Every week, we bring you the most interesting discussion, debate and issues from around the web and around the world by focusing on the most popular educational hashtags on Twitter

Sarah Cunnane

Despite being a full 14 years into this century, the obsession with what "21st-century learners" want and need still permeates discussion at all levels - despite the fact that some 21st-century learners will be in their twenties by now and out of education altogether.

On a similar theme, a recent Twitter chat by librarians, held weekly under the hashtag #libchat, focused on the question "What does a 21st-century library look like?", which was presumably asked by someone who hasn't had time to visit one in the past decade and a half.

Librarians of all stripes took part in the chat, but many of the themes and issues that emerged will be familiar to school librarians everywhere. As you may have expected, technology dominated the discussion. @keribrary responded simply: "Power outlets. Lots of power outlets."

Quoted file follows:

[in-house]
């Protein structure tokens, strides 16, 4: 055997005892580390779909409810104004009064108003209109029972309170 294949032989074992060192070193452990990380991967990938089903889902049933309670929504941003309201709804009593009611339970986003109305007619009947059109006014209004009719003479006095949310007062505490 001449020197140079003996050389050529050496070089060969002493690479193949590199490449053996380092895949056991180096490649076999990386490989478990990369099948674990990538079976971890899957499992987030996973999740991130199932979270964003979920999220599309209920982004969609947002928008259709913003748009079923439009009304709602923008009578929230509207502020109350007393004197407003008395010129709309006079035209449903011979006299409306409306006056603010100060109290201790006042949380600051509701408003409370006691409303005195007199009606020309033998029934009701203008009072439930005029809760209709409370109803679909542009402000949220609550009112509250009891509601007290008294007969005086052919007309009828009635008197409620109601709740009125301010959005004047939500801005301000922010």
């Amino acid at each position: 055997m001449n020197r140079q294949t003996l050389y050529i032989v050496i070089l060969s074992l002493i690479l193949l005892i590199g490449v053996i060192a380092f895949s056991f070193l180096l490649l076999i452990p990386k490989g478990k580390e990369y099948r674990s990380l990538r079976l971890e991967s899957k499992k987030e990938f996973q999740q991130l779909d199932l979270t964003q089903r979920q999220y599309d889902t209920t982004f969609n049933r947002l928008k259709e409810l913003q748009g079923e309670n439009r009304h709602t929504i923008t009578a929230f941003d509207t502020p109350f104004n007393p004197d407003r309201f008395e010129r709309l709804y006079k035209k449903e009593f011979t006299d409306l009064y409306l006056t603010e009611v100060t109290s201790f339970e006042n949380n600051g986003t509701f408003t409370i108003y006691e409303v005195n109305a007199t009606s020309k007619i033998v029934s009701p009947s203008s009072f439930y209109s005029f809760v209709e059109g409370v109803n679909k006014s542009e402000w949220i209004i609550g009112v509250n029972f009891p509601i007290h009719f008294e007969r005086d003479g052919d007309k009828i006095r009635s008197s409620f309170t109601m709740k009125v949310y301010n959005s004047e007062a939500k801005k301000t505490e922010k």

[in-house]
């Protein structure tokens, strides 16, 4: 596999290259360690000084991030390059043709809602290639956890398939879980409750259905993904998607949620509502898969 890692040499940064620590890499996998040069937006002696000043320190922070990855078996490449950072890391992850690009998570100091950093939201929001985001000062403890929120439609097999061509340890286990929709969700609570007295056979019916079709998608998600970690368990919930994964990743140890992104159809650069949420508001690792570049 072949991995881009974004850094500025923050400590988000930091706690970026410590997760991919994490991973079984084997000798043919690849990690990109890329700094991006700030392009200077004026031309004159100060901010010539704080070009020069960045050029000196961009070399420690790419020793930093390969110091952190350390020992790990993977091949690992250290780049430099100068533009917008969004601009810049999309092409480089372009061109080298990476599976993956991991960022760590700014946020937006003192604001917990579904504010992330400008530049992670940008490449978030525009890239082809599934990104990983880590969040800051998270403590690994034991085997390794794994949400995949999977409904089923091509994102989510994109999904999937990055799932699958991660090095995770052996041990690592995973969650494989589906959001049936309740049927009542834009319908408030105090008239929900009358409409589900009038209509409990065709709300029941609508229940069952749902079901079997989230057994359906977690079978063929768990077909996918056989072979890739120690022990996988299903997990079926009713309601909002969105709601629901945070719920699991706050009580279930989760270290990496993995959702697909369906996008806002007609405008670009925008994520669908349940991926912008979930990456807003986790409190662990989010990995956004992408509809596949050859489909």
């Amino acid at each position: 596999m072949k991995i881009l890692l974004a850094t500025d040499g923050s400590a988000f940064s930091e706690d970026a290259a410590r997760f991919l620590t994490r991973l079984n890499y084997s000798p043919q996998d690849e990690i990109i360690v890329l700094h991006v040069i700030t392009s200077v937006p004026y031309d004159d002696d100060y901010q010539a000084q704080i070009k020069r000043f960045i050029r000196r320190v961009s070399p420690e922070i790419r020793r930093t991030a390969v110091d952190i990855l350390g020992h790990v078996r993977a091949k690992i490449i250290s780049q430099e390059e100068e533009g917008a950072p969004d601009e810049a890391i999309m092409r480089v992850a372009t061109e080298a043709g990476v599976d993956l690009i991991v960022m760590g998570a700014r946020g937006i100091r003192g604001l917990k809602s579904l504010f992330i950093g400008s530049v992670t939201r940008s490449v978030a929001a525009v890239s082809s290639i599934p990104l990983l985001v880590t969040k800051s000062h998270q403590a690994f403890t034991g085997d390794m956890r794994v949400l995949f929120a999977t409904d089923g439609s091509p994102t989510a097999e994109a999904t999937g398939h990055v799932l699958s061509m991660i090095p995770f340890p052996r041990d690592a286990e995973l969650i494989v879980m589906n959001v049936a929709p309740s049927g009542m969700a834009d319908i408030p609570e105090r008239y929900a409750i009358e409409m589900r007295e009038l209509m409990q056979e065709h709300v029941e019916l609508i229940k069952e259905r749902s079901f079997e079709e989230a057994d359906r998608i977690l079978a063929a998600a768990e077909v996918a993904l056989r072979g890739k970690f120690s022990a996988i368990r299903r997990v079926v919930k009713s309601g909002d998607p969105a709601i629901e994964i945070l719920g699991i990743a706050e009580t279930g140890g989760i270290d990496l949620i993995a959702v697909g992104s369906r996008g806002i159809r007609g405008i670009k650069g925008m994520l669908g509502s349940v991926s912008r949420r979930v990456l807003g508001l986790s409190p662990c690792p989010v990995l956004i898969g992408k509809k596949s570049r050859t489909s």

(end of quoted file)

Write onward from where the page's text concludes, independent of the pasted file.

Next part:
The changing nature of what libraries now offer was also under discussion. @lizgotauco suggested "open space, community gathering spots, accessibility to technology (and everything), engaging staff, excited patrons". @patoney echoed that sentiment, adding "crafts for all ages [and] a cafe".

The need for libraries to be flexible spaces was also highlighted by @nataliebinder, who said that they should ideally have "modular stuff. Furniture, shelves, tables that you can move."

Old notions of libraries as silent havens were dashed by @efontno, who asked for "space for noise and space for quiet". But there was also evidence that some traditional expectations of libraries were still in place, with @bildungsromans archly suggesting "perhaps we keep a few books around?"

And while the internet may be having an impact on how people browse for books - @bookletting suggested making displays "even more browser-friendly [with] lots of face-out books in the stacks" - @theleastshrew made the point that, even in this futuristic, 21st-century landscape, a personal touch is still needed: "The human element is more important than ever now that we have the internet in our pockets."

Sarah Cunnane

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Sarah Cunnane picture

Sarah Cunnane

Sarah Cunnane is Head of Editorial Content Curation at Tes

Find me on Twitter @Sarah_Cunnane

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